If trail is the problem, why don’t the lenders charge people going directly to them less? The reason is simple – the lenders have reduced staff, closed branches, centralised services all to save costs. But let’s face it, having a lending manager in a branch costs money. Having the branch costs money. Brokers are a cheaper distribution channel than branches. So, the reality is, clients that use brokers should probably be charged less.
The proposal at present is to increase the upfront payments to compensate for the loss of trail. While this will not see remuneration altered drastically it sees the industry back to where it was 20 years ago, and this is not where even the majority of lenders wanted to go.
This is the really nasty recommendation, and now both major political parties have come out saying that this will not happen. But what if it had? Under user pays (or as it was referred to, the ‘Netherlands Model’) the consumer (you) would have had to pay brokers for using their services. The commissioner himself realised that people would be reluctant to pay a fee for a service that they were currently getting for free – so rather than forget the idea the suggestion was that lenders would also have to charge a fee that consumers (you) would have to pay – it would not matter if you went to the lender direct or a broker – this was a new fee that you had to pay.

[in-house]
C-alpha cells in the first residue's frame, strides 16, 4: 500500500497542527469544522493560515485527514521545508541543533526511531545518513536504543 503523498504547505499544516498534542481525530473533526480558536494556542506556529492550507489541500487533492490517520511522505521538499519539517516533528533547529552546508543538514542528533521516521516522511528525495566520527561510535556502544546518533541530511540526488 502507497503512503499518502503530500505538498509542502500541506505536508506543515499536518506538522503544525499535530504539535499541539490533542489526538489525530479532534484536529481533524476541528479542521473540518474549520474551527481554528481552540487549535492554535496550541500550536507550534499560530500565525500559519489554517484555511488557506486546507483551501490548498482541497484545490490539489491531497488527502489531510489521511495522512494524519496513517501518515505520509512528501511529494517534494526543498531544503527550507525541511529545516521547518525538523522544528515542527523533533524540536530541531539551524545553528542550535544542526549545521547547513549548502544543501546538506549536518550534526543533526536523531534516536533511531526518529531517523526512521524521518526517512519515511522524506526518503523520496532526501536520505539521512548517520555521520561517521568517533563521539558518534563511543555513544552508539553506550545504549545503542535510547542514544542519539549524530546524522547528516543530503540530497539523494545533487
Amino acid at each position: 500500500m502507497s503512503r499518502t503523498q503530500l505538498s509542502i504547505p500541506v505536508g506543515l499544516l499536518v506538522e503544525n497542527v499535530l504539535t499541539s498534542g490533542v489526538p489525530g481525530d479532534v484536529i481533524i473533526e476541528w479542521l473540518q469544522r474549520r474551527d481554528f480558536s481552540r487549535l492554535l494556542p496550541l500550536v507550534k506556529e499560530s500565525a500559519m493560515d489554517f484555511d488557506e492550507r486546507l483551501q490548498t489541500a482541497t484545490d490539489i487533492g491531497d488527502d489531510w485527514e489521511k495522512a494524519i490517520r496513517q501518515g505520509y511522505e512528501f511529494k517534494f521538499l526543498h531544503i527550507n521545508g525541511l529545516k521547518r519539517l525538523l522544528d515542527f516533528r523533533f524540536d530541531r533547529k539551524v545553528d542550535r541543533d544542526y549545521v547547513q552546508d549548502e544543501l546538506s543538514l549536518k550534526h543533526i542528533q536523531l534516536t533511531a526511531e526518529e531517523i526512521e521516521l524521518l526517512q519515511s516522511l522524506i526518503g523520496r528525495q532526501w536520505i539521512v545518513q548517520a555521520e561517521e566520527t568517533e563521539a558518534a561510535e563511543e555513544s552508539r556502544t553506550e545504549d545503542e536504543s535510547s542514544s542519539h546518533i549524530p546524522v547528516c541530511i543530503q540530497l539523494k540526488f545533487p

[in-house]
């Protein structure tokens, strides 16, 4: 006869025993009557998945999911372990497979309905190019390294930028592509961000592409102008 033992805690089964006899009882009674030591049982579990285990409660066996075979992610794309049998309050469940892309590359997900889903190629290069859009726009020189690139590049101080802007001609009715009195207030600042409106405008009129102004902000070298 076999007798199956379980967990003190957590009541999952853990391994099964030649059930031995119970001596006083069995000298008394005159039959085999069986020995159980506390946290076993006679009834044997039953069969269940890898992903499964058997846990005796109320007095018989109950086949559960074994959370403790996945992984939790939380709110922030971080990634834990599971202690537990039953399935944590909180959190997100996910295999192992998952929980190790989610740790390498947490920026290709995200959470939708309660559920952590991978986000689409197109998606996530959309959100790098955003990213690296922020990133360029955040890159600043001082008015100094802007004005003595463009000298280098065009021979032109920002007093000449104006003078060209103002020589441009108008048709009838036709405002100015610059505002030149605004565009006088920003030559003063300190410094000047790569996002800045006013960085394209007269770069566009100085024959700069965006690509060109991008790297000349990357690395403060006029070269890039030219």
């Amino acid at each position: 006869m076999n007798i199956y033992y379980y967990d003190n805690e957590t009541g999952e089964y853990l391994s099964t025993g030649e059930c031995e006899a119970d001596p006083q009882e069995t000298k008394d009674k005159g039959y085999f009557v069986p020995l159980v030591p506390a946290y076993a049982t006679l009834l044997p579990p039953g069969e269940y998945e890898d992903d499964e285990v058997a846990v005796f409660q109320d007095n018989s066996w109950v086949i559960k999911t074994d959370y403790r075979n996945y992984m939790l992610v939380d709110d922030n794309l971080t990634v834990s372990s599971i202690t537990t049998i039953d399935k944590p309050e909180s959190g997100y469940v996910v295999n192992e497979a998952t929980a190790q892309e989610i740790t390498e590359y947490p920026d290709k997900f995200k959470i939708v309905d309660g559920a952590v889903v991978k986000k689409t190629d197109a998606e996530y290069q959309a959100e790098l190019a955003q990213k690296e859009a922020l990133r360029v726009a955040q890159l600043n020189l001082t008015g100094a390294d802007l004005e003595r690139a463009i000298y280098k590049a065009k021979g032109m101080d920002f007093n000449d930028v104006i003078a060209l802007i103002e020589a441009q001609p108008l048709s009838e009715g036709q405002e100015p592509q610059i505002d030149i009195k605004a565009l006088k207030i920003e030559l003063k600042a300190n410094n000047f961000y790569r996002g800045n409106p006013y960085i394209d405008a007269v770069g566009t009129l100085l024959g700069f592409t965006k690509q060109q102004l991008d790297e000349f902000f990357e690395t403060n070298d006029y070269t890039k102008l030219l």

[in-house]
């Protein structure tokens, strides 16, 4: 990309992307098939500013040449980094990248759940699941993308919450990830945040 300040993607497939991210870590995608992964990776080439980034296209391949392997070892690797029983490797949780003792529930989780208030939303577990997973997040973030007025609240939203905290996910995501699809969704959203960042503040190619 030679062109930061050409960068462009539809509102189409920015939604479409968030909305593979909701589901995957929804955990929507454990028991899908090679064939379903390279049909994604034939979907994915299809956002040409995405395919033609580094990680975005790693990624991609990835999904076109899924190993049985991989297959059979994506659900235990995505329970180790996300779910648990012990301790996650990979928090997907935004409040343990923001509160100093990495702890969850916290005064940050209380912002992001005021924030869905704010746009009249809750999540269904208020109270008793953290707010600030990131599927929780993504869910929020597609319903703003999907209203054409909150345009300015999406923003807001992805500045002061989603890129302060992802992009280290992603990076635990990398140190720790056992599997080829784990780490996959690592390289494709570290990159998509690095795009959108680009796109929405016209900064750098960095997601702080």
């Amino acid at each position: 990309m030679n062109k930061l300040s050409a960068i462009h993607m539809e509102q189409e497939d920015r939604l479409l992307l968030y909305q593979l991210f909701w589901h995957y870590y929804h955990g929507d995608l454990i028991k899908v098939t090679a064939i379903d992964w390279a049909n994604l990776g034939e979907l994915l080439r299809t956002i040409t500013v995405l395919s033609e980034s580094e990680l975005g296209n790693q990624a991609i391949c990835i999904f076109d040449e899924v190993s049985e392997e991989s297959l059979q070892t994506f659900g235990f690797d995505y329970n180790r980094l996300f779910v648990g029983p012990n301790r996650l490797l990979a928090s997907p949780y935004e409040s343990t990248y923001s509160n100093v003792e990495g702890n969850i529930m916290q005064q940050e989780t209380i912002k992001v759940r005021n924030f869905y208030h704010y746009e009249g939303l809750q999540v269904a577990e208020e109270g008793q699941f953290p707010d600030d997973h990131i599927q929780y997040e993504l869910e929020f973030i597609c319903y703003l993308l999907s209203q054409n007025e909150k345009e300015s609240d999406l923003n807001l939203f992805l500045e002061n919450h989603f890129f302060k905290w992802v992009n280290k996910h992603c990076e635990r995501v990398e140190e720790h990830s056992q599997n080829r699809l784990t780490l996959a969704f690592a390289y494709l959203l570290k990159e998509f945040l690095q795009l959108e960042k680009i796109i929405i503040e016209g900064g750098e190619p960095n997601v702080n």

This was truly anti-competitive. Your existing loan may not be the best loan for your current needs – but would you pay a fee somewhere between $2,000 and $5,000 to refinance? Suddenly refinances would become far too expensive, locking you into a poor loan. And the Commissioner speaks of “good consumer outcomes”.
The fee was also inequitable – the size of the loan made no difference as the fee was flat. This meant that higher income earners borrowing more paid proportionately less than a lower income earner borrowing less.
Introduction of a ‘best interest’ duty
We must admit that while we support this initiative it does somewhat confuse us. Good brokers already do this, that’s why you use us, that’s why you refer your family and friends to us. But let’s get back on point – how do we interpret ‘best interest’? Is it the cheapest loan, is it the loan with the particular feature that you want, is it the lender that can deliver a quick turnaround time, is it the lender that we know will give you a great banking experience. The devil will be in the detail when the legislation is presented, so maybe more on this later.
However, part of this best interest is the perception that brokers send you to the lender that pays them the most commission. We will admit that there may well be a small number of brokers that do this – but it is both stupid and short term. Why is this so?